a1 Department of Psychology, Free University Berlin, Germany
a2 Virginia Institute for Psychiatric and Behavioral Genetics, Virginia Commonwealth University, Richmond, VA, USA
a3 Department of Psychiatry, Virginia Commonwealth University, Richmond, VA, USA
a4 Department of Human and Molecular Genetics, Virginia Commonwealth University, Richmond, VA, USA
Background Severity is an important characteristic of major depression (MD) and an ‘episode specifier’ in DSM-IV classifying depressive episodes as ‘mild’, ‘moderate’ or ‘severe’. These severity subtypes rely on three different measures of severity: number of criteria symptoms, severity of the symptoms and degree of functional disability. No prior empirical study has evaluated the coherence and validity of the DSM-IV definition of severity of MD.
Method In a sample of 1015 (518 males, 497 females) Caucasian twins from a population-based registry who met criteria for MD in the year prior to interview, factor analysis and logistic regression were conducted to examine the inter-relationships of the three severity measures and their associations with a wide range of potential validators including demographic factors, risk for future episodes, risk of MD in the co-twin, characteristics of the depressive episode, the pattern of co-morbidity, and personality traits.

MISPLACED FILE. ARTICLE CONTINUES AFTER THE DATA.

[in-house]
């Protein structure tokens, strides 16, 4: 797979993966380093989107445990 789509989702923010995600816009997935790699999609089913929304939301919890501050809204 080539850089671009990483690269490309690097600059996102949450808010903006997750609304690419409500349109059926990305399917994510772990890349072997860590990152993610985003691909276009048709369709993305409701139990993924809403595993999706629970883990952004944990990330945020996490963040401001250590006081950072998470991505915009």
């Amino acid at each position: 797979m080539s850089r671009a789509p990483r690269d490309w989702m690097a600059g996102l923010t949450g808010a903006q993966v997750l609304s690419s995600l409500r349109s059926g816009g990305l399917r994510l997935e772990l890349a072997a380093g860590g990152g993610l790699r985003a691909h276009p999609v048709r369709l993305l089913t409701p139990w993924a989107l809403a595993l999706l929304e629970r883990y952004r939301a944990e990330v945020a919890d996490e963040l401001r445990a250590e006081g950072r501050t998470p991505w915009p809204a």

Results Correlations between the three severity measures were significant but moderate. Factor analysis indicated the existence of a general severity factor, but the factor was not highly coherent. The three severity measures showed differential predictive ability for most of the validators.
Conclusions Severity of MD as defined by the DSM-IV is a multifaceted and heterogeneous construct. The three proposed severity measures reflect partly overlapping but partly independent domains with differential validity as assessed by a wide range of clinical characteristics. Clinicians should probably use a combination of severity measures as proposed in DSM-IV rather than privileging one.
(Received March 16 2009)
(Revised November 05 2009)
(Accepted November 09 2009)
(Online publication January 08 2010)
c1 Address for correspondence: Dr K. S. Kendler, Virginia Institute for Psychiatric and Behavioral Genetics, Virginia Commonwealth University, Box 980126, Richmond, VA 23298-0126, USA. (Email: email@example.com)